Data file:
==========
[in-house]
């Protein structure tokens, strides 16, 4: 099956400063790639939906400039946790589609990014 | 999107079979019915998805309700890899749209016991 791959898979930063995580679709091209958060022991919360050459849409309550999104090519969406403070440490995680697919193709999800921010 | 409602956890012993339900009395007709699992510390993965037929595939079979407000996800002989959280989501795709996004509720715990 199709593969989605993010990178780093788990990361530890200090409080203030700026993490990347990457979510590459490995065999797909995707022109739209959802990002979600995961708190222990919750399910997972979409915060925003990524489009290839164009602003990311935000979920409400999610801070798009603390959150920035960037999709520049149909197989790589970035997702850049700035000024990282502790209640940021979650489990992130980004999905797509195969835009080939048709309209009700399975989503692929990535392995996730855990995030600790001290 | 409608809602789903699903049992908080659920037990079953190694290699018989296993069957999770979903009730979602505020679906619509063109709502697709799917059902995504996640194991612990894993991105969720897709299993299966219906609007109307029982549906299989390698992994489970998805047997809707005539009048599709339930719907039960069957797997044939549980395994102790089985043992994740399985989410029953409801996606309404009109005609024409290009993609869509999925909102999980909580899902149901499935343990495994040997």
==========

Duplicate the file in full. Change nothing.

[in-house]
């Protein structure tokens, strides 16, 4: 099956400063790639939906400039946790589609990014 | 999107079979019915998805309700890899749209016991 791959898979930063995580679709091209958060022991919360050459849409309550999104090519969406403070440490995680697919193709999800921010 | 409602956890012993339900009395007709699992510390993965037929595939079979407000996800002989959280989501795709996004509720715990 199709593969989605993010990178780093788990990361530890200090409080203030700026993490990347990457979510590459490995065999797909995707022109739209959802990002979600995961708190222990919750399910997972979409915060925003990524489009290839164009602003990311935000979920409400999610801070798009603390959150920035960037999709520049149909197989790589970035997702850049700035000024990282502790209640940021979650489990992130980004999905797509195969835009080939048709309209009700399975989503692929990535392995996730855990995030600790001290 | 409608809602789903699903049992908080659920037990079953190694290699018989296993069957999770979903009730979602505020679906619509063109709502697709799917059902995504996640194991612990894993991105969720897709299993299966219906609007109307029982549906299989390698992994489970998805047997809707005539009048599709339930719907039960069957797997044939549980395994102790089985043992994740399985989410029953409801996606309404009109005609024409290009993609869509999925909102999980909580899902149901499935343990495994040997």